I loved the energy especially from Hackett. Hearing them made me think back to Capers napping in the box. It's blank stare and hardly saying a word and looking annoyed with reporters. MM saying "pad level, fundamentals, run the ball more". Winston Moss yelling at reporters.

These guys were all dynamic at one point or another but 1265 felt dead. It wasn't just MM's play calling that felt stale. As a fan I'd just sort of gotten used to it. I'd honestly forgotten what energy in GB felt like. Excited to see how that energy translates to the field in 2019.

PatrickGB's picture

Another new system for our young receivers to learn. Some might say that’s it’s an extra burden for them. But if it’s one that makes more sense then I can see them adapting well. It seems that the emphasis is on getting Rodgers to buy in. If it works he will buy in. A good run game and open receivers will speed the process.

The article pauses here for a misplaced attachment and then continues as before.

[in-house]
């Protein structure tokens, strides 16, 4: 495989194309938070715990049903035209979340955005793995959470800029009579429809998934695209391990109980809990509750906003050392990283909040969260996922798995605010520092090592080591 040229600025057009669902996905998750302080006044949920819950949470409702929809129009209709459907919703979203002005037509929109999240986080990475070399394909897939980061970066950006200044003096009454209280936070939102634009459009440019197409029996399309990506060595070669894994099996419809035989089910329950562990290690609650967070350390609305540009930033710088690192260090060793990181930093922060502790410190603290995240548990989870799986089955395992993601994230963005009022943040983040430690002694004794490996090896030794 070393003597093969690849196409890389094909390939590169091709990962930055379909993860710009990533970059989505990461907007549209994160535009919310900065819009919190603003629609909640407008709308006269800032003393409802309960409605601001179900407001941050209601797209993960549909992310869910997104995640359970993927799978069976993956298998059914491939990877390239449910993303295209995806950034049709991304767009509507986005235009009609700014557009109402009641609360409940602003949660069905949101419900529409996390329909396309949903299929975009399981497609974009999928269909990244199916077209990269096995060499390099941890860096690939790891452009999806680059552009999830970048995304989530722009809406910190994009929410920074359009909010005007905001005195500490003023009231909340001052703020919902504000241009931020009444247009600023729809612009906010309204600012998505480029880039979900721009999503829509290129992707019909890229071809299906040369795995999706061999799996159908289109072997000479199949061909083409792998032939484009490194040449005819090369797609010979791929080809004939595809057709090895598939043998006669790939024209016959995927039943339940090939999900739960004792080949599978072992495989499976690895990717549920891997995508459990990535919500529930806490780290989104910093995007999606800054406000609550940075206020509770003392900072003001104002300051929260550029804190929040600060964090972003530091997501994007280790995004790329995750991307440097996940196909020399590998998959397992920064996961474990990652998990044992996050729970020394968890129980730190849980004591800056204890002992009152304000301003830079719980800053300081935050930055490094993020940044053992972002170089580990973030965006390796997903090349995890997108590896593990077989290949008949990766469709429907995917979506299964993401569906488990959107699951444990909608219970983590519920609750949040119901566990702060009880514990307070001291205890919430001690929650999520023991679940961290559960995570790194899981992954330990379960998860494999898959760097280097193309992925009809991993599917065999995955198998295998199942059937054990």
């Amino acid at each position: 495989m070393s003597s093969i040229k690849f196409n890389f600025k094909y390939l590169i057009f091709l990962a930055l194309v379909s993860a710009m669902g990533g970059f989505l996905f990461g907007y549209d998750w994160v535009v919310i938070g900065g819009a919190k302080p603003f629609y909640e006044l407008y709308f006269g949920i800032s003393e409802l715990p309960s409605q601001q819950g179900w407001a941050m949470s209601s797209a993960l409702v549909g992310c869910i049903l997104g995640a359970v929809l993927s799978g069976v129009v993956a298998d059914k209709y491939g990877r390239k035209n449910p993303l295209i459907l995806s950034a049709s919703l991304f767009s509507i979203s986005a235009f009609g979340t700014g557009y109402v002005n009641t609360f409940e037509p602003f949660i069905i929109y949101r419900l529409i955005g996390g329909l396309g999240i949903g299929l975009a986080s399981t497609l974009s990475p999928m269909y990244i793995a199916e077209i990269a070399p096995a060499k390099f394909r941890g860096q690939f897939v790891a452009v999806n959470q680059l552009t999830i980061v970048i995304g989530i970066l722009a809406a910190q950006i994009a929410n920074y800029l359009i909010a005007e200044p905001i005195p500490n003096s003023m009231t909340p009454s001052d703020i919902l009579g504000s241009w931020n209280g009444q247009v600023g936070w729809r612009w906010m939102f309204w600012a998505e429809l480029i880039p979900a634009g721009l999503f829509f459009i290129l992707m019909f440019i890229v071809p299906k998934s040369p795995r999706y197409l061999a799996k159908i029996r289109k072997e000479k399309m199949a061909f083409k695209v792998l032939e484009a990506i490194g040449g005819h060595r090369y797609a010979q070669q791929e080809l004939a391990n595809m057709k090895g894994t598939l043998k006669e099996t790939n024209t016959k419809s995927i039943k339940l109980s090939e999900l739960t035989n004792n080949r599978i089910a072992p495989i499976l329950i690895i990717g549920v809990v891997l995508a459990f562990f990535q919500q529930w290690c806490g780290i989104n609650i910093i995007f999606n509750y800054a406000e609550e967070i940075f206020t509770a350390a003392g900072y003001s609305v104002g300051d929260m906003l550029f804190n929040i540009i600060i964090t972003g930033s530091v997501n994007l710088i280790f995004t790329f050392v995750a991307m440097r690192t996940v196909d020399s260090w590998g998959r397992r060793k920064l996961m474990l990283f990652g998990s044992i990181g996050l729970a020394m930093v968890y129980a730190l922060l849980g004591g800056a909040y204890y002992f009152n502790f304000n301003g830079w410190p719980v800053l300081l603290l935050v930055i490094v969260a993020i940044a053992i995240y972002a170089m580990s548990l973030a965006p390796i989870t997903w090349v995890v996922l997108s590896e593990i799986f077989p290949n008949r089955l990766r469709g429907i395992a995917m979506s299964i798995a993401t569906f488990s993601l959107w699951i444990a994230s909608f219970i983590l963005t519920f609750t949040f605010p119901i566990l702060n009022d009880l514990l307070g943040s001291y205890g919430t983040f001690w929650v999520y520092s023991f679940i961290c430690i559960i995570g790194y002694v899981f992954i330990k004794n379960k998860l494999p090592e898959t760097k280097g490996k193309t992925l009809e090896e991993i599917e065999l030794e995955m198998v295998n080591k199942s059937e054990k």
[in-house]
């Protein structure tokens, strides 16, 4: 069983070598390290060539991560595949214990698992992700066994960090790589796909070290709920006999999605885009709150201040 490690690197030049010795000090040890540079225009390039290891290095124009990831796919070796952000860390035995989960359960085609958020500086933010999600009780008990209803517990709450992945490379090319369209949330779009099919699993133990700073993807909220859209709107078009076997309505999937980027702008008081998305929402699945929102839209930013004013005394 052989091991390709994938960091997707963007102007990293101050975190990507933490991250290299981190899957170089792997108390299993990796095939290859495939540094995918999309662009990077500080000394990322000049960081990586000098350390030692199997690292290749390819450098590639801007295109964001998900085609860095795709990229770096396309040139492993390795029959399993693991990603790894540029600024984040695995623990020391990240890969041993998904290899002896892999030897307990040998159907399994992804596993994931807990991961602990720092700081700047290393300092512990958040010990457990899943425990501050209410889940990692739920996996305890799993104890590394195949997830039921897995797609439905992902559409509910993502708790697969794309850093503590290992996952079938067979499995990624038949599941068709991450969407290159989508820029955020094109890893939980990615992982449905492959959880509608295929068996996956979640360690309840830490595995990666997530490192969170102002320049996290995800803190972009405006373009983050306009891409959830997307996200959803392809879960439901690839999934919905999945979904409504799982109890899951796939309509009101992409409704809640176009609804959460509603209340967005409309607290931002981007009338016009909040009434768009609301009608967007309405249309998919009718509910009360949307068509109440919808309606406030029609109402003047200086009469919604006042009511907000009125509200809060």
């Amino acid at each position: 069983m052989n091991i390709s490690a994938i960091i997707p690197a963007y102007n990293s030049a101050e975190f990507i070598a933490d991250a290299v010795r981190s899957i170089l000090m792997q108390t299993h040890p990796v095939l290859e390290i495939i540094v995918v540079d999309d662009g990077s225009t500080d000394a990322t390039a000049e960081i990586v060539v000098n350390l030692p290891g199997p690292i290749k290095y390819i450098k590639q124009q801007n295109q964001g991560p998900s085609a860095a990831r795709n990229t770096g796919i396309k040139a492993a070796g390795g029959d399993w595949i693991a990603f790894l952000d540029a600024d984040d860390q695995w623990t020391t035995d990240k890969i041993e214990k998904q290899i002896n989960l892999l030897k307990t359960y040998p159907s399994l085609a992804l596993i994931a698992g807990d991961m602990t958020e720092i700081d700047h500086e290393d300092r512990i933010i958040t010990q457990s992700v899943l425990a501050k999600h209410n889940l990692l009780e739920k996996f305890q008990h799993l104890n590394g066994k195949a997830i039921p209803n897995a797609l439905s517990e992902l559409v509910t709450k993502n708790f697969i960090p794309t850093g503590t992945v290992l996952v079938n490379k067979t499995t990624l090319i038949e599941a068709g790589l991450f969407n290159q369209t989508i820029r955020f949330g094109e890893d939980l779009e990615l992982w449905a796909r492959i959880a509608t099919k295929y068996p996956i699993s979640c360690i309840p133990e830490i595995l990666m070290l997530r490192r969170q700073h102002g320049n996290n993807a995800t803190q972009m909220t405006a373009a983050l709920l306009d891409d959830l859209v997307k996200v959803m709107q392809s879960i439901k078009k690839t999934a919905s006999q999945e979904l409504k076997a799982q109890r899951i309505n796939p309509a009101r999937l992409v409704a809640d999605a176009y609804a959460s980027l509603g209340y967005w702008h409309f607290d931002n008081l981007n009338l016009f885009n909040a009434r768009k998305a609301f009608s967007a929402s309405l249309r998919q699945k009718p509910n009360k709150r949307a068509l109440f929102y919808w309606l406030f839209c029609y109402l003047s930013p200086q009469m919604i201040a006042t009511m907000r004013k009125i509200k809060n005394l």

Jonathan Spader's picture

MM's system was notorious for being complicated same with Caper's defense. When they worked they worked well when injuries inevitably happened they fell apart. If MLF can keep it simple with the "illusion of complexity" he could lighten the burden on our young WR core.

We still have a stud in Adams and a veteran TE in Graham. I want to see ESB in the slot. See MVS on one side and Adams on the other. I haven't given up on Moore yet we'll see what a year on the jugs machine does. I like Kumero and Allison for depth and competing to start/rotate.

4thand1's picture

Gone with the same ol same ol. It's gonna be refreshing to watch games and not call the plays from my lazy boy. If we fans know whats coming, it had to be childs play for opposing defenses.